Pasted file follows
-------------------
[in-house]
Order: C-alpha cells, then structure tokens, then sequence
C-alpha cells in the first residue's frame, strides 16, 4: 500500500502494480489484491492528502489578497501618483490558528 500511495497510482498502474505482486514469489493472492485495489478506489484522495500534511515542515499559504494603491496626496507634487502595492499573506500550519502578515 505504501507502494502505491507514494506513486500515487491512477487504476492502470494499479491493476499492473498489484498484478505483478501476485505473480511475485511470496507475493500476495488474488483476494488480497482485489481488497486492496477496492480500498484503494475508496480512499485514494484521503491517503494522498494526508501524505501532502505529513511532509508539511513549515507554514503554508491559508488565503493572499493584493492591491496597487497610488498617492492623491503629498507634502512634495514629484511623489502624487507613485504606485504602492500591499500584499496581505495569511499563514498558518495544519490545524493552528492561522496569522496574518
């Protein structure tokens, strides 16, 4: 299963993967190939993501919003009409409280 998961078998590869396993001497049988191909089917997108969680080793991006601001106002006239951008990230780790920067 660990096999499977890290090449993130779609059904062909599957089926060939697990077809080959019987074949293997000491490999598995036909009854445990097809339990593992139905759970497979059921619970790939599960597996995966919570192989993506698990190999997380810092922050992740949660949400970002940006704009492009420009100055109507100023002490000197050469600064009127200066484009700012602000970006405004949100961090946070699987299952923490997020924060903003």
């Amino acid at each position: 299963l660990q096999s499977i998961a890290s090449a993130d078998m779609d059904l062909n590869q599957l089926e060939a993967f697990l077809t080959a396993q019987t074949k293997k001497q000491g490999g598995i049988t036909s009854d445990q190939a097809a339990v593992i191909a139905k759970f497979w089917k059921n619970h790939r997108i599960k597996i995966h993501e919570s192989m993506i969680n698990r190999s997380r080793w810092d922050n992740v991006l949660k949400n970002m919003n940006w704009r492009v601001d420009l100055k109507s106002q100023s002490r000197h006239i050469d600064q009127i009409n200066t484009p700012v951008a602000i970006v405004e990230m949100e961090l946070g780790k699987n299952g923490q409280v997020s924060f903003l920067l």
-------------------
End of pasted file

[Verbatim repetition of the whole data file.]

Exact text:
[in-house]
Order: C-alpha cells, then structure tokens, then sequence
C-alpha cells in the first residue's frame, strides 16, 4: 500500500502494480489484491492528502489578497501618483490558528 500511495497510482498502474505482486514469489493472492485495489478506489484522495500534511515542515499559504494603491496626496507634487502595492499573506500550519502578515 505504501507502494502505491507514494506513486500515487491512477487504476492502470494499479491493476499492473498489484498484478505483478501476485505473480511475485511470496507475493500476495488474488483476494488480497482485489481488497486492496477496492480500498484503494475508496480512499485514494484521503491517503494522498494526508501524505501532502505529513511532509508539511513549515507554514503554508491559508488565503493572499493584493492591491496597487497610488498617492492623491503629498507634502512634495514629484511623489502624487507613485504606485504602492500591499500584499496581505495569511499563514498558518495544519490545524493552528492561522496569522496574518
């Protein structure tokens, strides 16, 4: 299963993967190939993501919003009409409280 998961078998590869396993001497049988191909089917997108969680080793991006601001106002006239951008990230780790920067 660990096999499977890290090449993130779609059904062909599957089926060939697990077809080959019987074949293997000491490999598995036909009854445990097809339990593992139905759970497979059921619970790939599960597996995966919570192989993506698990190999997380810092922050992740949660949400970002940006704009492009420009100055109507100023002490000197050469600064009127200066484009700012602000970006405004949100961090946070699987299952923490997020924060903003």
């Amino acid at each position: 299963l660990q096999s499977i998961a890290s090449a993130d078998m779609d059904l062909n590869q599957l089926e060939a993967f697990l077809t080959a396993q019987t074949k293997k001497q000491g490999g598995i049988t036909s009854d445990q190939a097809a339990v593992i191909a139905k759970f497979w089917k059921n619970h790939r997108i599960k597996i995966h993501e919570s192989m993506i969680n698990r190999s997380r080793w810092d922050n992740v991006l949660k949400n970002m919003n940006w704009r492009v601001d420009l100055k109507s106002q100023s002490r000197h006239i050469d600064q009127i009409n200066t484009p700012v951008a602000i970006v405004e990230m949100e961090l946070g780790k699987n299952g923490q409280v997020s924060f903003l920067l």